A recent spike in large-scale ransomware attacks has highlighted the vulnerabilities in the nation’s critical infrastructure and the ease with which their systems can be breached.
Little more than a decade ago, what was considered critical infrastructure was largely limited to air traffic control and generation and transmission of energy, and security regulations have been tightly focused on these areas. Today, however, there’s a growing acknowledgment that infrastructure encompasses much more, from stormwater systems to garbage processors, telecom providers, hospitals, financial services, pipelines, and more.
Cyberattacks and ransomware pose a greater risk to critical infrastructure than a non-digital external threat like a nation-state does, and the size and scale of the infrastructure has little to do with the scope of the risk; ransomware is just as much as threat to a water treatment plant in downtown Smallville, USA, as it is to a large-scale energy grid or gasoline pipeline.
Ransomware relies on phishing scams or holes in security it can exploit, including both digital and human vulnerabilities. The attacker then holds the data hostage until a ransom is paid.
As cyberthreats increase in sophistication, we can expect the threat presented by ransomware to evolve, and the actions taken to protect the nation’s critical infrastructure must evolve as well.
While there’s no centralized national agency overseeing all critical infrastructure in the U.S., we have a great model of what the energy industry did with the critical infrastructure protection (CIP) standards that guide utilities. We can apply that model to a broader definition of what constitutes critical infrastructure.
Many of the precautions mandated by CIP, like isolating critical systems from the internet and replacing single-factor, password-based authentication with multi-factor credentials including digital certificates based on public key infrastructure (PKI), could make other types of infrastructure just as secure and resilient as CIP-protected systems are.
It will take regulatory action, though. Municipalities and other critical infrastructure organizations are unlikely to take significant action to strengthen encryption and security unless there’s a mandate forcing them to do so.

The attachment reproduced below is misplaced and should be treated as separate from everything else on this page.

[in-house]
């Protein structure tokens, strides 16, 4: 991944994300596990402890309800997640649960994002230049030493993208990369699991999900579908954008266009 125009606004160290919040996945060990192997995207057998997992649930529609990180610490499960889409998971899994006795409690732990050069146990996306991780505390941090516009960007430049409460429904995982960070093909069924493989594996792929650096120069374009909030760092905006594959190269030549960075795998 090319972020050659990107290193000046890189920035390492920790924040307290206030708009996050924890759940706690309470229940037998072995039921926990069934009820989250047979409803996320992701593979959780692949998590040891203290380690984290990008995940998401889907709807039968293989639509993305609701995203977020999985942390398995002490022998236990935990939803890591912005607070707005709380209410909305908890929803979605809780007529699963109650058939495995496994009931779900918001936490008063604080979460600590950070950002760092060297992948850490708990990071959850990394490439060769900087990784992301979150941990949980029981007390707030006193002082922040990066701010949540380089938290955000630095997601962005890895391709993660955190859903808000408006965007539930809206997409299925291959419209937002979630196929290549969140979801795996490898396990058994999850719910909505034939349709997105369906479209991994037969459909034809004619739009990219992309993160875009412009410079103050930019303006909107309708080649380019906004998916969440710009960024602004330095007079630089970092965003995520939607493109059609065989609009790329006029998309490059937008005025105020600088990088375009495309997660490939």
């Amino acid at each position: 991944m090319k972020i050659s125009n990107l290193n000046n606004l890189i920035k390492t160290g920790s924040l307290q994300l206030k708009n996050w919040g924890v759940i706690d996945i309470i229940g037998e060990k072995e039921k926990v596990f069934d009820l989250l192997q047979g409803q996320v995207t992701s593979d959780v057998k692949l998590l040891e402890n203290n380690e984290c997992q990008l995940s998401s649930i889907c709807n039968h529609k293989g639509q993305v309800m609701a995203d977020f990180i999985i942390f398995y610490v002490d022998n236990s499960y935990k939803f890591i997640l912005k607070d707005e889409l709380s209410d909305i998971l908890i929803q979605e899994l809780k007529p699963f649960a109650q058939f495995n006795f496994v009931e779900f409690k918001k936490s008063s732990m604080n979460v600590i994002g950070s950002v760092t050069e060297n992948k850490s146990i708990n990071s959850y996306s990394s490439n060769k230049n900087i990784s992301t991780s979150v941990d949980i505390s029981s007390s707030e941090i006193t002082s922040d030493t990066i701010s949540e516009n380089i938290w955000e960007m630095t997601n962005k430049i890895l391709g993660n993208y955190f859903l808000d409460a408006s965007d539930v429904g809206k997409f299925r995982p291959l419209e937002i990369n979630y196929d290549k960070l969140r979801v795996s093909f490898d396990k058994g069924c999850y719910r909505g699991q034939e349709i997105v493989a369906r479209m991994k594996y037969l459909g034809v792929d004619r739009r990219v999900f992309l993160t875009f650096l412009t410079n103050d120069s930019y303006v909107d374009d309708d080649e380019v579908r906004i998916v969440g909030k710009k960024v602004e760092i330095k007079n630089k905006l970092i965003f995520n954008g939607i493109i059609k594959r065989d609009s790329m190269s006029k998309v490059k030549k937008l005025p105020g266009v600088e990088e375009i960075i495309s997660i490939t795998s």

It’s also going to take time. The CIP regulatory standards that are in place today didn’t happen overnight, and attacks continued during the years it took to implement them. It’s likely that the same will hold true for other infrastructure agencies, many of which have traditionally been operating with comparatively low security standards.
In the meantime, infrastructure agencies must take steps to mitigate these serious risks. Here’s how to get started.
Identify your most critical systems
Understand which systems you need to continue providing service and how resilient they are.
Assess which ones are disproportionately at risk
Many of these legacy infrastructure industries rely on highly specialized computers running on very old operating systems—systems that aren’t always patched and maintained as they should be. Create a roadmap for updating or replacing the older, neglected systems that are much more vulnerable to ransomware.
Assume that you will be attacked
Have a plan to reduce your exposure and then remediate it, increasing protections for critical systems. Ask yourself, how would you recover those systems if you were under attack? Where can you start adding additional security protections today? Effective precautions include:
- Segmenting your network, putting critical data and systems behind a firewall and limiting access to only those employees whose jobs require access
- Encrypting files, emails and databases, for example by using PKI certificates—if you’re hit by an attack, you may not know whether data has been extracted, but you can be confident that if the attackers did extract it, they won’t be able to read it
- Leveraging certificate-based identities, tokens and multi-factor authentication to ensure that the people connecting to systems are who they say they are.
Be open to outside guidance
Securing the country’s critical infrastructure will require regulatory oversight, but it took years to develop and implement the energy industry CIP security protocols. In the interim, leverage key learnings from energy and other similar industries and apply comparable controls to ensure that your agency is resilient in the case of an attack.
We know that ransomware will continue to evolve. While the U.S. government is now redoubling efforts to address the threat it presents, infrastructure agencies can’t afford to wait for a specialized security protocols to be handed down from the top.
By taking steps to identify and remediate vulnerabilities in their systems—including updating software, ensuring that their most critical functions are sufficiently insulated from cyberattacks and encrypting data—infrastructure agencies can work quickly to make their systems just as secure as those covered by CIP.